Chicago is Rudolph Giuliani's kind of town, at least when it comes
to investment banking.
The former New York City mayor and potential 2008 presidential candidate
formed Giuliani Capital Advisors LLC in December 2004 with a 39-employee
headquarters in Chicago and offices in five other U.S. cities.
Since it opened, the Chicago office has grown to 44 workers, including
seven partners, and is "looking to add a couple of partners over the next several months," said
Mick Solimene, a Giuliani Capital managing director in Chicago. "We're
looking to expand in all of our offices and are looking to add both managing
directors and professionals at all levels."
The firm, which provides restructuring, merger-and-acquisition and capital
markets advisory services, also has offices in Atlanta, Los Angeles, New
York and Troy, Mich. It recently sold its four-person San Francisco office
to Imperial Capital LLC.
Chicago is also its biggest office. It has worked on deals involving such
companies as Minneapolis-based Musicland Holding Corp., which in January
filed for bankruptcy and recently announced plans to close 340 stores,
and Refco Inc., the Chicago-based brokerage that filed for bankruptcy late
last year. Giuliani represents creditors of both companies.
Giuliani stops into the firm's 20,000-square-foot Chicago office on the
53rd floor of the Sears Tower whenever he's in the city, which is "a few times a year," Solimene
And the former mayor is no figurehead.
"He's involved in our business," Solimene said, declining to elaborate.
Before joining Giuliani, Solimene was a managing director with the global
special situations group of Banc of America Securities LLC, where he managed
an $800 million fund that invested in such distressed companies' obligations
as bank debt, junk bonds and convertible debentures.
Solimene has a bachelor's degree in finance from Western Illinois University
and a master's in business administration from the University of Chicago.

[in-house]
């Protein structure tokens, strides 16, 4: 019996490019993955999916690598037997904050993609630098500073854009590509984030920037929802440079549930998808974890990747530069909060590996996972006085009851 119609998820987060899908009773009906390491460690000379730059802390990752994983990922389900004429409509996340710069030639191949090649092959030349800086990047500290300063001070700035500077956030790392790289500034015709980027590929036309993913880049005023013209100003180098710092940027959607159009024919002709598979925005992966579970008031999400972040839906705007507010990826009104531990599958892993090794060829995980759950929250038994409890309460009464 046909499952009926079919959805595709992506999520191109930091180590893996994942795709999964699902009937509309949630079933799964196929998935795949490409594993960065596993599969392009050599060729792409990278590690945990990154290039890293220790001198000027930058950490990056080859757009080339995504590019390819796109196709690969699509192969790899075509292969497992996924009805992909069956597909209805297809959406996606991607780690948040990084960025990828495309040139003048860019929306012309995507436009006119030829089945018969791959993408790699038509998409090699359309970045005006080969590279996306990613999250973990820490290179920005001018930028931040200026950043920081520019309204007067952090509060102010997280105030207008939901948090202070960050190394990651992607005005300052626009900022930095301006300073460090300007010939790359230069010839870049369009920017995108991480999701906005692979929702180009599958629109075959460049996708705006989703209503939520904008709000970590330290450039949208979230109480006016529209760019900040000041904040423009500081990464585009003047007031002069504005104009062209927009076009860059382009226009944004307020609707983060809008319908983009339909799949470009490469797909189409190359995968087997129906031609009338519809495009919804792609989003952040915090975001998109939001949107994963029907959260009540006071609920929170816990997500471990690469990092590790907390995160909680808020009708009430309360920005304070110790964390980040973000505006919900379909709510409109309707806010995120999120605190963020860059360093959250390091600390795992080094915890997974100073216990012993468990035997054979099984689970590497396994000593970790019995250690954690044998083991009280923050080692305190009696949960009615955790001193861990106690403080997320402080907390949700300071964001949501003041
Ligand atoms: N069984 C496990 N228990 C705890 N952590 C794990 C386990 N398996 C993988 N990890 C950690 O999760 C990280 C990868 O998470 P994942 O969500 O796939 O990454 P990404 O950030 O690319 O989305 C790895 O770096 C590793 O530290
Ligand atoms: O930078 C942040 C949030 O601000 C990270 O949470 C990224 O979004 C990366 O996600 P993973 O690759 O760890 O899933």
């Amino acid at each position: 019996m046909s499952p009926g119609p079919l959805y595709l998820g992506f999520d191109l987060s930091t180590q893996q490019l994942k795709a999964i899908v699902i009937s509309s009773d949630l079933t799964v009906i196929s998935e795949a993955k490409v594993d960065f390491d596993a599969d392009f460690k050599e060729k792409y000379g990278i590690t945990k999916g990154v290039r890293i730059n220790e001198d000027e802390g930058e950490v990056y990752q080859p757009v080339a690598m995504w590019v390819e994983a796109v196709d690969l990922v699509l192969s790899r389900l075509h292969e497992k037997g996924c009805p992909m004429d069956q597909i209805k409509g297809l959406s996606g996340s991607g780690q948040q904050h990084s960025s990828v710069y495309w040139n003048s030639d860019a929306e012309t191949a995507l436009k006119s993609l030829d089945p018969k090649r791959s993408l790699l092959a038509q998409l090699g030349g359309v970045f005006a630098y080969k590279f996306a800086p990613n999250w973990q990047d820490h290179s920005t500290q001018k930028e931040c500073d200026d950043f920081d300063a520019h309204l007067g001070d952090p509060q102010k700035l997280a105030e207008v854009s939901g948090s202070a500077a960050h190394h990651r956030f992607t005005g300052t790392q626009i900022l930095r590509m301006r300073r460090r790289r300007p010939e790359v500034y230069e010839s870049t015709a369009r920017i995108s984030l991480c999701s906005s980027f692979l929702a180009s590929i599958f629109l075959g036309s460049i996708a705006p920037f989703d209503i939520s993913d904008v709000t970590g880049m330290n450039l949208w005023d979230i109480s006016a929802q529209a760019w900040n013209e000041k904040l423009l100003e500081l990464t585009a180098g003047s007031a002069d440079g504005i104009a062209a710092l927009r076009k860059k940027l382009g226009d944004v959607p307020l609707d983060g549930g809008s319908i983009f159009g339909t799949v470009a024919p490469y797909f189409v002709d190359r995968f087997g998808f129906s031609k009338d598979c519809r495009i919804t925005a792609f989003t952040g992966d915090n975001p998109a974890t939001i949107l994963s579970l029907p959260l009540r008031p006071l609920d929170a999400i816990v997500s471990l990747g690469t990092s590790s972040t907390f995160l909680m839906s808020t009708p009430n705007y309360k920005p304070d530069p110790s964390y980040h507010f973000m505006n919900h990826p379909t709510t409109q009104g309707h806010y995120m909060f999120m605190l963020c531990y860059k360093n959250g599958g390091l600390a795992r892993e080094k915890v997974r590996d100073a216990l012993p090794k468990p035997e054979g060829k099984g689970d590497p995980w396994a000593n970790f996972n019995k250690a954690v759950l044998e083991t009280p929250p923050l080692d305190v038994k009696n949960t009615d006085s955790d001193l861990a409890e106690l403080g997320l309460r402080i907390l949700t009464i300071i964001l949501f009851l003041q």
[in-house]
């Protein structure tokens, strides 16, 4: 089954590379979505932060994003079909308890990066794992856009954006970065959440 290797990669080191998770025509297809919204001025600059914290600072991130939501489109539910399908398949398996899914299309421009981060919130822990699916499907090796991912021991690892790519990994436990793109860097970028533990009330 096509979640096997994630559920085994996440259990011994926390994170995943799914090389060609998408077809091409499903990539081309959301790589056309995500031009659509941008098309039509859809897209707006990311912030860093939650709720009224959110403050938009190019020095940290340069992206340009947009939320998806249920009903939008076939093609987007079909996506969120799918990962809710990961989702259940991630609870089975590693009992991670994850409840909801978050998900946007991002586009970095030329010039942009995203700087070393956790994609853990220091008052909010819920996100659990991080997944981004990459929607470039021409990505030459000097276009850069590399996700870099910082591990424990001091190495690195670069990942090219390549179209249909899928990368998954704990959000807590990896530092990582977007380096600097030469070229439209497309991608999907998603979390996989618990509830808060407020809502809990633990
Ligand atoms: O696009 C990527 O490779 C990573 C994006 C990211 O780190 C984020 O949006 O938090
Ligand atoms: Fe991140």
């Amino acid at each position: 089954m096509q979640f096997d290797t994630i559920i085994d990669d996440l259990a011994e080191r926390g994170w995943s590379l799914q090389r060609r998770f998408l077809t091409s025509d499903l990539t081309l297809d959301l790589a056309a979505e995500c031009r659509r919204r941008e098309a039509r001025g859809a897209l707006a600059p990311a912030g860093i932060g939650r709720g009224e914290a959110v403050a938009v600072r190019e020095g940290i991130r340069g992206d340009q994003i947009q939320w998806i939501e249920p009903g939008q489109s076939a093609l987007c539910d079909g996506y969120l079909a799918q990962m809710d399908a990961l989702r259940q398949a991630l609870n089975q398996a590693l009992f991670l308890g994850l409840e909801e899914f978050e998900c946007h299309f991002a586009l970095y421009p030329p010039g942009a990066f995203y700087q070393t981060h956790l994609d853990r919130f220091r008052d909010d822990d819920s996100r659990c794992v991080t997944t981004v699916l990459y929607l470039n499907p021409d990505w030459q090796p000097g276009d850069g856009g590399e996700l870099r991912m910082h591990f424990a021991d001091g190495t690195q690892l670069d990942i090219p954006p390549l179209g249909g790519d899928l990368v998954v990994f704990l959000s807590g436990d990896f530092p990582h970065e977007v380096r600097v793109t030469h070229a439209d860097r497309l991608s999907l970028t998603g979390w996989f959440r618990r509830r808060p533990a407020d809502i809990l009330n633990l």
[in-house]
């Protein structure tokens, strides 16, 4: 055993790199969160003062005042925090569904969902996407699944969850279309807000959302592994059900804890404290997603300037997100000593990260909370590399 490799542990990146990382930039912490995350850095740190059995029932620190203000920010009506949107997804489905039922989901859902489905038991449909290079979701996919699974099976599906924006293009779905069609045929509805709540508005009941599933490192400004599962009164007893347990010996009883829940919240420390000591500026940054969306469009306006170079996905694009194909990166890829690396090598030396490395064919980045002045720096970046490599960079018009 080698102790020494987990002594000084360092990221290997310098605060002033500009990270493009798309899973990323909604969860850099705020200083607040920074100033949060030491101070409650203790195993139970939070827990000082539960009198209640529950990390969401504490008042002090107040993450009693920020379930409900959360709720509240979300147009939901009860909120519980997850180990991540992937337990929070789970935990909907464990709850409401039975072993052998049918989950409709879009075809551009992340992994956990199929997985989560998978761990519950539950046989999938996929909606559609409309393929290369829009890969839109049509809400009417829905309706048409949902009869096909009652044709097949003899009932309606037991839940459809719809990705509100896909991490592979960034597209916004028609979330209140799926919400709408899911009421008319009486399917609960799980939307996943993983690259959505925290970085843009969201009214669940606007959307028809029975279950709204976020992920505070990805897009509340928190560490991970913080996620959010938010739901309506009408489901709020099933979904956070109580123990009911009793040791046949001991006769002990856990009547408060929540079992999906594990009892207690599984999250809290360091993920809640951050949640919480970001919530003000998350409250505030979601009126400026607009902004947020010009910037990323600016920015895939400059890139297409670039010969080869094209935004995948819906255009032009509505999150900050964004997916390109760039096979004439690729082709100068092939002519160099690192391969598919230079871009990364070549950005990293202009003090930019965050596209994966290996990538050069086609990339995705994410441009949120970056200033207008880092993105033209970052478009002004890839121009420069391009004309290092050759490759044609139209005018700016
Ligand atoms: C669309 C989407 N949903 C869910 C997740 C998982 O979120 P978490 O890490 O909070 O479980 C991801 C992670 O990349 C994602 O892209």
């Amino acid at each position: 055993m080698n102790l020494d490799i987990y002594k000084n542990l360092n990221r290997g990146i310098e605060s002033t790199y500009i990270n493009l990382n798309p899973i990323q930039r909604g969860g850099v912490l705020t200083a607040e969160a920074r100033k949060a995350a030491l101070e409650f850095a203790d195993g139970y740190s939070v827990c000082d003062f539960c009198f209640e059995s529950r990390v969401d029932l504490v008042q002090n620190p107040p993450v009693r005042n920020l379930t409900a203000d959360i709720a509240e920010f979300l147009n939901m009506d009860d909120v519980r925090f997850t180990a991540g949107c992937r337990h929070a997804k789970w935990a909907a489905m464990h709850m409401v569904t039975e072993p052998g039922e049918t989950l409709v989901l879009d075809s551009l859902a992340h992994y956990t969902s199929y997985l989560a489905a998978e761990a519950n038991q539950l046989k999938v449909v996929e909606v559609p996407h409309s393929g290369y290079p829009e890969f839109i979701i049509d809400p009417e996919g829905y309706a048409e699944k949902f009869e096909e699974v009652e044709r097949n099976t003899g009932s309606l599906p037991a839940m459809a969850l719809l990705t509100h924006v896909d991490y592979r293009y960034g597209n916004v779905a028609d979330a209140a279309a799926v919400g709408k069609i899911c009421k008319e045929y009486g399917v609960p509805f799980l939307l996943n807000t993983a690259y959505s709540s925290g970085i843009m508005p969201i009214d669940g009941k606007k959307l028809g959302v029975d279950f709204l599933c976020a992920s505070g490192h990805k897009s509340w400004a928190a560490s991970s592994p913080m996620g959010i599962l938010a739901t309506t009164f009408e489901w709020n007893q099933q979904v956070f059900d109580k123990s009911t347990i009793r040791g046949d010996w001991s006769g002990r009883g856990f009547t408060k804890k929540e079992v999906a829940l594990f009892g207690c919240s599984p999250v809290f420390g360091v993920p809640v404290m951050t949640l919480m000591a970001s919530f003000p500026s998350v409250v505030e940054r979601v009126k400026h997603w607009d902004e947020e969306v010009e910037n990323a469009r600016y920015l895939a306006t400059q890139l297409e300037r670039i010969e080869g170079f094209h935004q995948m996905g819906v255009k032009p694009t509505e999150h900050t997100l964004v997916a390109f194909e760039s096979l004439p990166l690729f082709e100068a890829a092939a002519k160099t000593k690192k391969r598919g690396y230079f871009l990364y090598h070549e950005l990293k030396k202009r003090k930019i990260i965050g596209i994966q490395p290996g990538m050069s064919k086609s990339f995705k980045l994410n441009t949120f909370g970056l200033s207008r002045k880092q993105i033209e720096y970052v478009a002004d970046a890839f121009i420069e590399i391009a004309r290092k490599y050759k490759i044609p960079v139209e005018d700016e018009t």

Giuliani's managing directors in Chicago also include Tom McDonald, a former
Ernst & Young professional who previously worked in finance during the start-up
of General Motors Corp.'s Saturn division, and Phil Van Winkle, a former Banc
of America Securities principal, McKinsey & Co. consultant and Federal
Energy Regulatory Commission economist.
Also this month, Giuliani Capital's New York office hired Geoffrey Richards as
a managing director. Richards had been a partner in Chicago-based Kirkland & Ellis
LLP's restructuring department, where his clients included United Airlines.
Richards also has been an adjunct law professor at Northwestern University since
Giuliani Capital is an affiliate of New York-based consulting firm Giuliani
Where are they now: David Van de Walle, a former spokesman for Chicago-based
insurance brokerage and consulting firm Aon Corp., has started an Evanston-based
business called U Sphere Inc., a Web-based tool for students looking for
colleges. Usphere.com aims to match students and colleges through a portal
that tries to offer "college admissions made easy."
Nobel hedges: The group that funds Nobel Prizes is investing in hedge funds
for the first time to diversify its portfolio, the Financial Times reported.
Until recently, "we could not invest in alternatives due to investment rules
requiring a high degree of liquidity," a Nobel Foundation official said.